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Underboss (Italian: sottocapo) is a position within the leadership structure of certain organized crime groups, particularly in Sicilian, Greek, and Italian-American Mafia crime families. The underboss is second in command to the boss. The underboss is also person-in-charge of all capos and its soldiers. The underboss is sometimes a family member, such as a son, who will take over the family if the boss is sick, killed, or imprisoned. However the position of street boss has somewhat challenged the rank of underboss in the modern era. The position was installed within the Genovese crime family since at least the mid-1960s. It has also been used in the Detroit crime family and the Chicago Outfit.
The power of an underboss greatly varies; some are marginal figures, while others are the most powerful individual in the family. Traditionally they run day-to-day affairs of the family. In some crime families, the appointment is for life. If a new boss takes over a family with an existing underboss, that boss may marginalize or even murder the underboss appointed by his predecessor. On the other hand, if a boss is incarcerated, the underboss may become acting boss. As bosses often serve large periods of time in prison, an acting boss will often become the crime family's effective boss. Even with the boss free, sometimes the underboss will gain enough power to become the effective head of the organization, and the boss will become a figurehead. An underboss likely has incriminating information about the boss, and so bosses often appoint people close to them to the underboss position for protection.
In most families, the underboss arbitrates many of the disputes. Depending on the seriousness of the problem, he might consult with the boss. Some conflicts are immediately bucked up to the boss. In those cases, the underboss usually sits in and offers his opinion. In either event, the ultimate authority rests with the boss. This sometimes chafes the ego of an ambitious underboss and can lead to problems.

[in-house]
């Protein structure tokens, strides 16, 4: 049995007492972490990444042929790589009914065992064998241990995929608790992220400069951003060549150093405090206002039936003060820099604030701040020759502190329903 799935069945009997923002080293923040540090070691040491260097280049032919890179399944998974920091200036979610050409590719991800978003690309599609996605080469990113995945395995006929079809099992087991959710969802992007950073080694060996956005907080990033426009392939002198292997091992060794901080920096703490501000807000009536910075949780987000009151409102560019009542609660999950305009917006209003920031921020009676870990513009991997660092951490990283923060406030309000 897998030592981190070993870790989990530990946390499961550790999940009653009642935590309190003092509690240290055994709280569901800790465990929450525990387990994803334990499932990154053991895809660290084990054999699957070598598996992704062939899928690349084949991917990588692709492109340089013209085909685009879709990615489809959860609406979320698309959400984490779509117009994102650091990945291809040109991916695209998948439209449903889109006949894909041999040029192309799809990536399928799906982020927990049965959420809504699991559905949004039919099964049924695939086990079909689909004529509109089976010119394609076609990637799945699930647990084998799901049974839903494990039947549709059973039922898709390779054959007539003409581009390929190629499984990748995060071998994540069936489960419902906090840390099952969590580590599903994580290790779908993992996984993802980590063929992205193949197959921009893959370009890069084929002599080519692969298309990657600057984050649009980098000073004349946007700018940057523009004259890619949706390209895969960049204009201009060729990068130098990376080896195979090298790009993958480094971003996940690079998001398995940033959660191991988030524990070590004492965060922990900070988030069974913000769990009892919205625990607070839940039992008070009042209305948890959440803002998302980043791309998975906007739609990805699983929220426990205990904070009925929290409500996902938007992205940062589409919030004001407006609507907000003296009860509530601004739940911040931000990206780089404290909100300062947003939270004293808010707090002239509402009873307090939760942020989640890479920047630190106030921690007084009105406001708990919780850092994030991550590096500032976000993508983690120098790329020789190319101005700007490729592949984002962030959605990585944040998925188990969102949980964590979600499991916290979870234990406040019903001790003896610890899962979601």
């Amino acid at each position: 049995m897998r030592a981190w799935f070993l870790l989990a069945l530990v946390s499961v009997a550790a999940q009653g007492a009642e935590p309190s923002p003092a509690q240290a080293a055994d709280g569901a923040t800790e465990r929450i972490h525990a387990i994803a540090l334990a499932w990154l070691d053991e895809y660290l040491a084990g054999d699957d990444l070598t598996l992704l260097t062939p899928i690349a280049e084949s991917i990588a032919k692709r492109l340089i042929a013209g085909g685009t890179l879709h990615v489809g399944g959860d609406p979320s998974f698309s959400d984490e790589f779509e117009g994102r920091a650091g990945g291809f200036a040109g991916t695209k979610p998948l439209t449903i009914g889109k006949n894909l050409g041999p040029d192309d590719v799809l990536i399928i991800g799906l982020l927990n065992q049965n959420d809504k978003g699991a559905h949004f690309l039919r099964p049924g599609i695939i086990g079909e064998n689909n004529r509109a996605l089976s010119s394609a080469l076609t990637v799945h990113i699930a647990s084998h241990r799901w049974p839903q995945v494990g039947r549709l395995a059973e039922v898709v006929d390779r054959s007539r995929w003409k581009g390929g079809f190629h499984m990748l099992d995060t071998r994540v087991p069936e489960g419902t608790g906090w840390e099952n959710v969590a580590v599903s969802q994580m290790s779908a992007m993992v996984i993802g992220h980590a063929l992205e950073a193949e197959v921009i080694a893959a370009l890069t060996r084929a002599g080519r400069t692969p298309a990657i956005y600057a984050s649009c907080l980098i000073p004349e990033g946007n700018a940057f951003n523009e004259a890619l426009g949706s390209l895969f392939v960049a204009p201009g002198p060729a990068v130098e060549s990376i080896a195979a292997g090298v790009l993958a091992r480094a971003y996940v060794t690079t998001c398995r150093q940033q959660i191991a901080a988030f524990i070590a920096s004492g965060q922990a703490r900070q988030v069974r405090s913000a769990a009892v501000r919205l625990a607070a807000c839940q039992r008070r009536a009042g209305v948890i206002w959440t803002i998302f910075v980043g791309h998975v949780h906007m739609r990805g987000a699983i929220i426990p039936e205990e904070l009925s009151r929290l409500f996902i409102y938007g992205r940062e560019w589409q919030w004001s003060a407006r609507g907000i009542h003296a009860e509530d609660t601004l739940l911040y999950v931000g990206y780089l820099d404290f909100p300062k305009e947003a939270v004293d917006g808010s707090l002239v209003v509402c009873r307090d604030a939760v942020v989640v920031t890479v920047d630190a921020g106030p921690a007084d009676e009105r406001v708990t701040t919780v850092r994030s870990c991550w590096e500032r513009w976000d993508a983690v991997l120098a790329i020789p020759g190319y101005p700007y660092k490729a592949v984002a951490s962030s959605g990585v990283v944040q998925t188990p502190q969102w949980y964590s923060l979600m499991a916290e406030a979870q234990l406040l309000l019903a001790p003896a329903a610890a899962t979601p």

An underboss receives monetary compensation in various ways. For example, he may be a partner in several rackets and thus get a cut. In addition, several capos may pass their envelopes through the underboss, who takes a percentage and passes the remainder to the boss. However he makes his illegal earnings, it is a significant enough amount to make his position one of envy, especially when prestige and the possibility of additional advancement are weighed. Sometimes an underboss will have his own crew.
Just like the boss of a family, an underboss may also have a right-hand man. This right-hand man may speak in place of an underboss or carry out additional tasks for the underboss.
- Aniello Dellacroce (Gambino crime family)
- Salvatore Gravano (Gambino crime family)
- Venero Mangano (Genovese crime family)
- Frank DeCicco (Gambino crime family)
- Anthony Casso (Lucchese crime family)
- Salvatore Vitale (Bonanno crime family)
- Vincenzo Terranova (Morello crime family, currently known as Genovese crime family)
- Anthony Zizzo (Chicago Outfit)
- John DeRoss (Colombo crime family)
- Steven Crea (Lucchese crime family)
- John Cerone (Chicago Outfit)
- Sonny Franzese (Colombo crime family)
- Benedetto Aloi (Colombo crime family)
- Gennaro Langella (Colombo crime family)
- Tommy Lucchese (Lucchese crime family)
- Chuckie Merlino (Philadelphia crime family)
- Maas, Peter, Underboss: Sammy the Bull Gravano's Story of Life in the Mafia. NY: HarperCollins, 1997. ISBN 0-06-093096-9
- Capeci, Jerry. The Complete Idiot's Guide to the Mafia. Indianapolis: Alpha Books, 2002. ISBN 0-02-864225-2